Editor's Note: This essay is part of our weekly #TimeLessWisdom series, in which we're highlighting one of the contributions from our 2012 book, Bringing the Social Media Revolution to Health Care. Learn more about the series.
In Search of Excellence author and renowned business consultant Tom Peters says,
No single thing in the last fifteen years professionally has been more important to my life than blogging. It has changed my life. It has changed my perspective. It has changed my emotional outlook. And it’s the best marketing tool by an order of magnitude I have ever had.
Your hospital should be blogging to
Build loyal relationships with your community. Regularly blogging useful, interesting information practically guarantees that readers will return to your Web site again and again.
Humanize your organization. Blogging adds a personal touch to your hospital Web site that a list of services simply can’t. See what Dr. Wendy Sue Swanson has done for Seattle Children’s Hospital on her blog, Seattle Mama Doc.
Give your leadership, staff, patients, and community members a voice. Anna Roth, CEO of Contra Costa Regional Medical, provides a great example on her blog, Doing Common Things Uncommonly Well.
Boost your Google rankings. Google search loves Web sites with fresh information, and blogging is a powerful way to accomplish that.
So with all these great opportunities, why do so many hospitals hesitate to blog?
Blogging requires more thought and preparation than short Facebook posts or tweets on Twitter, and to be successful, you need to post a blog at least once a week. Posting two or three times a week is even more effective. Add blogging to a lengthy list of daily tasks, and it can easily seem overwhelming.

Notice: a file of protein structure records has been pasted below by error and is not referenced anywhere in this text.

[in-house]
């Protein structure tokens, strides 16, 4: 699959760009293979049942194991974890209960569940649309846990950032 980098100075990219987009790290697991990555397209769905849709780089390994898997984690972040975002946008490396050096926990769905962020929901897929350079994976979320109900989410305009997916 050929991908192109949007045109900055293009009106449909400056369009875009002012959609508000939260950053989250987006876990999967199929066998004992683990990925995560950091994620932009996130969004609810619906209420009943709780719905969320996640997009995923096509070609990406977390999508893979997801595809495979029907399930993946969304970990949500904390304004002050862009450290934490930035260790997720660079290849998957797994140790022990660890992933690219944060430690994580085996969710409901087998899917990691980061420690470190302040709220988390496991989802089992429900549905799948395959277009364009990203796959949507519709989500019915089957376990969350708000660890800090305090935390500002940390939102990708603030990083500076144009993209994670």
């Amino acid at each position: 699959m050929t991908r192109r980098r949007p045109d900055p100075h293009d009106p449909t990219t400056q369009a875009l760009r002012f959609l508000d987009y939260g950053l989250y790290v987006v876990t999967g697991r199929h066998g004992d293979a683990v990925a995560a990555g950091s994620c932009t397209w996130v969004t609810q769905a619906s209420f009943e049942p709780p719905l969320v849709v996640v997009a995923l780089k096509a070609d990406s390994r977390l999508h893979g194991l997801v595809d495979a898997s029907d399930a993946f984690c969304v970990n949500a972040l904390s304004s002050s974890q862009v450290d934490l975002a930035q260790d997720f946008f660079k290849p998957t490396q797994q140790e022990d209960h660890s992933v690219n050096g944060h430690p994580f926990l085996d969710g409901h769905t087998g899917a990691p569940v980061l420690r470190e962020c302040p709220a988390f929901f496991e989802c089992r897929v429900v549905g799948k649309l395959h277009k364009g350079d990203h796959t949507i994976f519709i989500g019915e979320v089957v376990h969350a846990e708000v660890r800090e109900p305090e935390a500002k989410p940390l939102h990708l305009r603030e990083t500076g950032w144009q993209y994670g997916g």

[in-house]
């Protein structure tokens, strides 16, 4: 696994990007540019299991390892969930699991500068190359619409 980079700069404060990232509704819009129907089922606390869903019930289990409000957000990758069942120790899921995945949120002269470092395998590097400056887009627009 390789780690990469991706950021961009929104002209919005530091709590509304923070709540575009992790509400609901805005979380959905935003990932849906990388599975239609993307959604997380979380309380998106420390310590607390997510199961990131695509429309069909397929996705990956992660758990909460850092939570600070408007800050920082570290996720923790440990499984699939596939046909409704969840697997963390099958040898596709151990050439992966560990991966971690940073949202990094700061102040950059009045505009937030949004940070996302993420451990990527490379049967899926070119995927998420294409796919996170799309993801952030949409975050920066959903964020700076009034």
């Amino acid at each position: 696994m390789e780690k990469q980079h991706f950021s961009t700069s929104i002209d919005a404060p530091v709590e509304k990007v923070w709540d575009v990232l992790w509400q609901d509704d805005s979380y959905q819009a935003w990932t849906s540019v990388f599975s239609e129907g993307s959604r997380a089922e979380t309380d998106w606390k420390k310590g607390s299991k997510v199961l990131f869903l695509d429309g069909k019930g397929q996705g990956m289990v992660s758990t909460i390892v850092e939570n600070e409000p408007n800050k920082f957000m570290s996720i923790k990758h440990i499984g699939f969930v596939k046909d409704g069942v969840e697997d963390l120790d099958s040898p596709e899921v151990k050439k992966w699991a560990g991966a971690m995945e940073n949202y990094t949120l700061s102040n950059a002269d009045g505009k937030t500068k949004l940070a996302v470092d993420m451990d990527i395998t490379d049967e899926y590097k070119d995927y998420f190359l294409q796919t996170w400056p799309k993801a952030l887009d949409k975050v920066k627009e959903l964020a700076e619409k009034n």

Here are four ways to make blogging easier for you and your organization:
Develop an editorial calendar and stick to it.
Recruit a team of bloggers: CEOs, dietitians, educators, nurses, pharmacists, cancer survivors, new moms, board members, donors, grateful patients. They're all possible blog writers, although they will probably need to be edited by an editorial services professional.
Keep your posts short–under 400 words–and to the point. Readers will appreciate it.
Don't worry about writing a masterpiece each time. Just do it.
Some useful tips:
Be friendly, conversational, and interesting.
Write with patients and caregivers in mind. You're not trying to write to everybody. You're trying to write to somebody who will view your hospital as the go-to place for medical care.
Avoid technical jargon and medical speak like the plague! (Editor's note: Cliches too.)
Don't be discouraged if you feel no one is reading your blog. It will take some time to build readership. People will find you if you consistently post something useful and interesting.
Make sure you offer an RSS feed so you're easy to follow.
As an added bonus, a hospital blog is the perfect place to update your staff, the community, and media during times of breaking news, emergency, or natural disaster.
Tom Peters is right. I have found that nothing helps me organize and clarify my thinking better than blogging. Try it, stick with it, and you’ll like it.
Dan Hinmon is the Community Director for the Mayo Clinic Social Media Network.
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